Clinical Significance of Ascitic Fluid Polymorphonuclear Leukocyte (PMN) Percentage in Cirrhosis Patients without Spontaneous Bacterial Peritonitis (SBP)

Link to article at PubMed

Clin Transl Gastroenterol. 2023 Jul 12. doi: 10.14309/ctg.0000000000000614. Online ahead of print.


BACKGROUND AIMS: Absolute PMN count (PMN-C) ≥250cells/mm3 in ascites is the diagnostic hallmark of spontaneous bacterial peritonitis (SBP) and is associated with high morbidity and mortality. However, the clinical significance of ascitic PMN percentage (PMN-%) as well as PMN-C in the absence of SBP as additional biomarkers for mortality and future incidence of SBP has not been determined.

METHODS: This retrospective cohort included adults with cirrhosis undergoing first-recorded paracentesis with initial PMN-C<250cells/mm3 at two tertiary medical centers between 2015-2020. Patients with prior SBP were excluded. Outcomes were death and SBP development. Cox regression estimated hazard ratios(HR) for risk of death and SBP development and Akaike information criterion(AIC) to compare model fit.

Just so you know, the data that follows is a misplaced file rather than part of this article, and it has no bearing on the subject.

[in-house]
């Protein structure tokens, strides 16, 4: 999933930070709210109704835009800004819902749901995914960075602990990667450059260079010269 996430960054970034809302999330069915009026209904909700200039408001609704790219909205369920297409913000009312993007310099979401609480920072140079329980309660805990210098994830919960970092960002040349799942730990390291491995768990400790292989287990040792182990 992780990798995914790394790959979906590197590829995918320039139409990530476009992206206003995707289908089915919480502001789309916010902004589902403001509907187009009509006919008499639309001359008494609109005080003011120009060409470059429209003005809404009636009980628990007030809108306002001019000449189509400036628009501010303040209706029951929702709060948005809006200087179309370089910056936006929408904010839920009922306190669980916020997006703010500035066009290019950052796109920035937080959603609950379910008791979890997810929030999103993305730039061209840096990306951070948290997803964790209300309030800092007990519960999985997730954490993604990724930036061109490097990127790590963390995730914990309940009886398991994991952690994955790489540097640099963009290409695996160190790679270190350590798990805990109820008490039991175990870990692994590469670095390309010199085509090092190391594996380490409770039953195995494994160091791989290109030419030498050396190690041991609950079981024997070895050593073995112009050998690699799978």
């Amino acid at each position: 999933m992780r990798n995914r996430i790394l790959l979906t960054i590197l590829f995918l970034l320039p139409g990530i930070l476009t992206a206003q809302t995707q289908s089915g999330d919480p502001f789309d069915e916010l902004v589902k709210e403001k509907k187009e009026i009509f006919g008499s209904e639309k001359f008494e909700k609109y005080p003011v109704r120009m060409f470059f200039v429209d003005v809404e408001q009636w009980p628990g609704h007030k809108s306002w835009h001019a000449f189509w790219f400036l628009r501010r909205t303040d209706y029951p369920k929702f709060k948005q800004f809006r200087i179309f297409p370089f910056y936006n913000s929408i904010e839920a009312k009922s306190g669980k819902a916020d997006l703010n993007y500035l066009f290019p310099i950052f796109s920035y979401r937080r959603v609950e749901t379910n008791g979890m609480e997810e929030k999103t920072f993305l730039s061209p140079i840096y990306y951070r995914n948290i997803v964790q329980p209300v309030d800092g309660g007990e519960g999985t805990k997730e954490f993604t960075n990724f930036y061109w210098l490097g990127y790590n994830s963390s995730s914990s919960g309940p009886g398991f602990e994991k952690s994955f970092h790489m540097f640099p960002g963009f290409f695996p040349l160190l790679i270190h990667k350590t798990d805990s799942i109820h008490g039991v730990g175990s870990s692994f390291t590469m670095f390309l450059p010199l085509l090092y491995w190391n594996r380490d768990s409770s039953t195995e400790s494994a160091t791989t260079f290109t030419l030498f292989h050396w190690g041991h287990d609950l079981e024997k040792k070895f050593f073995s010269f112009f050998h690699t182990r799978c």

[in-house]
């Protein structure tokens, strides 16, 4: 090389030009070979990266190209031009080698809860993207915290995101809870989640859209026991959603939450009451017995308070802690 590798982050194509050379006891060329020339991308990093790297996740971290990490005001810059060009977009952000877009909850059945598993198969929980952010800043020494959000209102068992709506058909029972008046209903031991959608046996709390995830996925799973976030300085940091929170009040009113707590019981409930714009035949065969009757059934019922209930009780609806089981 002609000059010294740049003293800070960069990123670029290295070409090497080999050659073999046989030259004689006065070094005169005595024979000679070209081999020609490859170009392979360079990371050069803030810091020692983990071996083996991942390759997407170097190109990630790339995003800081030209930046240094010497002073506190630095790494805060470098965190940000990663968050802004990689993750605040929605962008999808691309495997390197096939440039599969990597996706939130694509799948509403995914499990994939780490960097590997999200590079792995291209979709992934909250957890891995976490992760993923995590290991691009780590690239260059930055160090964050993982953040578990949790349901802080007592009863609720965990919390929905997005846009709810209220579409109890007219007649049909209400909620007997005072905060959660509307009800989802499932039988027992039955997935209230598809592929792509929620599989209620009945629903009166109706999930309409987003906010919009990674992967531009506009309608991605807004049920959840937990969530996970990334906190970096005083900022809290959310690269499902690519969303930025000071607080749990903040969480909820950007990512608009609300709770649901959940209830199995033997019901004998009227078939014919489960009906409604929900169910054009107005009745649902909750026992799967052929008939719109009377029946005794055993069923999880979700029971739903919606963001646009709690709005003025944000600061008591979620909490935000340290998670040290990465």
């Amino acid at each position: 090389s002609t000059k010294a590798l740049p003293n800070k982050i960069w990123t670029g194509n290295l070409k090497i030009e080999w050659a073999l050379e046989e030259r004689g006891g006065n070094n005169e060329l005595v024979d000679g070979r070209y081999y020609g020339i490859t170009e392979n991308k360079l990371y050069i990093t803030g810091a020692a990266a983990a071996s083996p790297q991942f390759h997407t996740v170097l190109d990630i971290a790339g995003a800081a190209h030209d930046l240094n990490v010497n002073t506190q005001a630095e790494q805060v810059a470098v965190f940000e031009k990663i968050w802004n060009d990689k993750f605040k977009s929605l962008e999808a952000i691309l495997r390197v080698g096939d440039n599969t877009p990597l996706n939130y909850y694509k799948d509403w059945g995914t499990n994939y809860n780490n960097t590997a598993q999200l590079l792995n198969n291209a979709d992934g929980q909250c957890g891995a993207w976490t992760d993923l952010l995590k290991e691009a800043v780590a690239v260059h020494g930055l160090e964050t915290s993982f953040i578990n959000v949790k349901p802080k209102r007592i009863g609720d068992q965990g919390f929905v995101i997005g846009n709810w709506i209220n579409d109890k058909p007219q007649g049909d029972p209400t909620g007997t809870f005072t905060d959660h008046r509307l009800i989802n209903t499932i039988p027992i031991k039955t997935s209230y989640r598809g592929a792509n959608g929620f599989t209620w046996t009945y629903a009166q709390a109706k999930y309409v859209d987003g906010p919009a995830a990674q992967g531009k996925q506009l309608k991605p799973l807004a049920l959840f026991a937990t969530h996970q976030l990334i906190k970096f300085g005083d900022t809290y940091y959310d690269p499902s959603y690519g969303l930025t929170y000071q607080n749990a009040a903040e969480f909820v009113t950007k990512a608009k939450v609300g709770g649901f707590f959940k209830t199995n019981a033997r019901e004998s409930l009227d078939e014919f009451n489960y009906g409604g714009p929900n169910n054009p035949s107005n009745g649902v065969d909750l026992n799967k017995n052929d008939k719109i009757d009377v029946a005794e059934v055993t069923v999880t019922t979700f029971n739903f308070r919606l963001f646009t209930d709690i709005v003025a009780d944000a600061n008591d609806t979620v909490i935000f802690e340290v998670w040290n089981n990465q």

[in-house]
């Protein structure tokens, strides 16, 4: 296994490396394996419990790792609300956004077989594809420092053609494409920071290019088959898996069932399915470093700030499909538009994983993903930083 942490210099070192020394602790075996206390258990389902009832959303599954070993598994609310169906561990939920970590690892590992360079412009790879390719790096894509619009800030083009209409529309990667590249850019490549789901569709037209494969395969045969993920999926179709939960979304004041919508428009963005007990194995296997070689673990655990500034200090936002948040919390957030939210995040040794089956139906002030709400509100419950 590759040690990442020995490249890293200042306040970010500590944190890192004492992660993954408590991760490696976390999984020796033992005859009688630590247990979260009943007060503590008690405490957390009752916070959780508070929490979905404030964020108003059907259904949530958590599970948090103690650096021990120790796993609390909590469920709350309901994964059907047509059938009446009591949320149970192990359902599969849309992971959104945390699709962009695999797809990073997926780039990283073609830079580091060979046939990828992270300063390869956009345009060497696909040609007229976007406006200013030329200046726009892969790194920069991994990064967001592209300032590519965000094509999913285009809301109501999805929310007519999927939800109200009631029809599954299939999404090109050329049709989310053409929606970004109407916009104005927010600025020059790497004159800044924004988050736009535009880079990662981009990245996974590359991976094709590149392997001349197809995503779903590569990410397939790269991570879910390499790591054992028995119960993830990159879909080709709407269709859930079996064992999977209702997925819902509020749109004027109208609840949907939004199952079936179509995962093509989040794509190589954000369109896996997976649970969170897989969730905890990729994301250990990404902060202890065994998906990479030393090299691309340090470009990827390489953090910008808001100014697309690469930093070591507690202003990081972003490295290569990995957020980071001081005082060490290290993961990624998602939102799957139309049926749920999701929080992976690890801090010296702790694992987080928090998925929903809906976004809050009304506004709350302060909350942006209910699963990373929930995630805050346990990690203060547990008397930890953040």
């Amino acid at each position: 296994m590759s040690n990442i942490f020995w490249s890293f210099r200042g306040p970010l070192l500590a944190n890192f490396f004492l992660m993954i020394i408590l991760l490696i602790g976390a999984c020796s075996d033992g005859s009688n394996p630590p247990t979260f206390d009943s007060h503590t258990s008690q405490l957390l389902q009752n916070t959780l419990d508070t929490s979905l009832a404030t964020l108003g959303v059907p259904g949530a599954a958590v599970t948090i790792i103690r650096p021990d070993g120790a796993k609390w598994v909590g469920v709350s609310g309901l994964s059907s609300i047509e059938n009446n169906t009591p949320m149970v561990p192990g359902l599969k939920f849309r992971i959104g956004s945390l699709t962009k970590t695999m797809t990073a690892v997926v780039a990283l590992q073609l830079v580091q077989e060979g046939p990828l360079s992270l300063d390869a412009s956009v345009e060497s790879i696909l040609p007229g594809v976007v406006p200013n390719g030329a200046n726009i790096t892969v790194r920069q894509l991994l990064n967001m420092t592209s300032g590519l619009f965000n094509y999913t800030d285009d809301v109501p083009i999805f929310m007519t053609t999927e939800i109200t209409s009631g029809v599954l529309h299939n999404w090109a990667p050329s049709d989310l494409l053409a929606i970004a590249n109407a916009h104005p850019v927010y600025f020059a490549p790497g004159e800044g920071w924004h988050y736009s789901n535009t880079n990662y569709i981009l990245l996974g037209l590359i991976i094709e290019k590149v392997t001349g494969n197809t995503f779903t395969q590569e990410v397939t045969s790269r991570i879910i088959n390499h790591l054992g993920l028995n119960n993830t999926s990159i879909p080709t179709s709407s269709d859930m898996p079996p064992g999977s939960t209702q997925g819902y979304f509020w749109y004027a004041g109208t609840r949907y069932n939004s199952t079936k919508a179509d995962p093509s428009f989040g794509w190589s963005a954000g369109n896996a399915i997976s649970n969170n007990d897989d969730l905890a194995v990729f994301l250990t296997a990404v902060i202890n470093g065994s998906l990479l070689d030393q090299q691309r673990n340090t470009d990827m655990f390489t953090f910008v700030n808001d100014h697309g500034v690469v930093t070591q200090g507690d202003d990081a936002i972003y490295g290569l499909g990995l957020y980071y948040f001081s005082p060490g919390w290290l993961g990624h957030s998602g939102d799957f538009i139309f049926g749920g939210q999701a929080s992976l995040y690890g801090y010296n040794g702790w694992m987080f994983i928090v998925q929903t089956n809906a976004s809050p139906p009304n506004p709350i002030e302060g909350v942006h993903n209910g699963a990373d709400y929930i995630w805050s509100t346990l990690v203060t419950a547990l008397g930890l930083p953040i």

RESULTS: 384 adults (73% male, median age 58, 67% with alcohol-associated cirrhosis, median PMN-C 14cells/mm3[IQR 5-34], and median PMN-% 10%[IQR 4-20]) were included in this study. Univariate risk of death increased 10% per 25-unit increase in PMN-C (95%CI 1.01-1.21, p=0.03) and 19% per 10-unit increase in PMN-% (95%CI 1.06-1.33, p=0.003) with PMN-% demonstrating better model fit in assessing mortality risk (AIC:1044 vs. 1048, respectively). In models adjusted for age, HCV, and MELD-Na, PMN-% was associated with risk of death (PMN-% 10-29% HR 1.17, p=0.50; PMN-% ≥30% group HR 1.94, p=0.03; vs. PMN-% <10%) and SBP development (PMN-% 10-29% HR 1.68, p=0.07; PMN-% ≥30% HR 3.48, p<0.001; vs. PMN-% <10%).

CONCLUSION: Our results suggest PMN-% at first paracentesis represents a better biomarker compared to PMN-C for assessing risk of death and future SBP development in patients with PMN-C<250cells/mm3.

PMID:37436155 | DOI:10.14309/ctg.0000000000000614

Leave a Reply

Your email address will not be published. Required fields are marked *